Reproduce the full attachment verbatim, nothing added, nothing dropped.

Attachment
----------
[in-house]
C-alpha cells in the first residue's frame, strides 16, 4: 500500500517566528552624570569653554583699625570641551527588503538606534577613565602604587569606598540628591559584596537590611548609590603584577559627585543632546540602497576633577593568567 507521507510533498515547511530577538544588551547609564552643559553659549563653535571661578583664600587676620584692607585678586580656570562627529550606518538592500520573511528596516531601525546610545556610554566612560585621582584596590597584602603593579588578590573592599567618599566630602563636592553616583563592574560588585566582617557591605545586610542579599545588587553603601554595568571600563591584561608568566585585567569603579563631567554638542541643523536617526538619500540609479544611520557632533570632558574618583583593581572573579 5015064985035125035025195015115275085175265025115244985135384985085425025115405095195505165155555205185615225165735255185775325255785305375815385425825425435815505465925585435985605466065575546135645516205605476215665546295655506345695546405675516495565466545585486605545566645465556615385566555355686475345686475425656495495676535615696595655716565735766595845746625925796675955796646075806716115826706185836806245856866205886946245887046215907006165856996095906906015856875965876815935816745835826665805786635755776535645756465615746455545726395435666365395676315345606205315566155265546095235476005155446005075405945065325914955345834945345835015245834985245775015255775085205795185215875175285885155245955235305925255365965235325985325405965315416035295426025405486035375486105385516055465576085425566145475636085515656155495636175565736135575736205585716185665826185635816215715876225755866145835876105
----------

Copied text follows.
[in-house]
C-alpha cells in the first residue's frame, strides 16, 4: 500500500517566528552624570569653554583699625570641551527588503538606534577613565602604587569606598540628591559584596537590611548609590603584577559627585543632546540602497576633577593568567 507521507510533498515547511530577538544588551547609564552643559553659549563653535571661578583664600587676620584692607585678586580656570562627529550606518538592500520573511528596516531601525546610545556610554566612560585621582584596590597584602603593579588578590573592599567618599566630602563636592553616583563592574560588585566582617557591605545586610542579599545588587553603601554595568571600563591584561608568566585585567569603579563631567554638542541643523536617526538619500540609479544611520557632533570632558574618583583593581572573579 5015064985035125035025195015115275085175265025115244985135384985085425025115405095195505165155555205185615225165735255185775325255785305375815385425825425435815505465925585435985605466065575546135645516205605476215665546295655506345695546405675516495565466545585486605545566645465556615385566555355686475345686475425656495495676535615696595655716565735766595845746625925796675955796646075806716115826706185836806245856866205886946245887046215907006165856996095906906015856875965876815935816745835826665805786635755776535645756465615746455545726395435666365395676315345606205315566155265546095235476005155446005075405945065325914955345834945345835015245834985245775015255775085205795185215875175285885155245955235305925255365965235325985325405965315416035295426025405486035375486105385516055465576085425566145475636085515656155495636175565736135575736205585716185665826185635816215715876225755866145835876105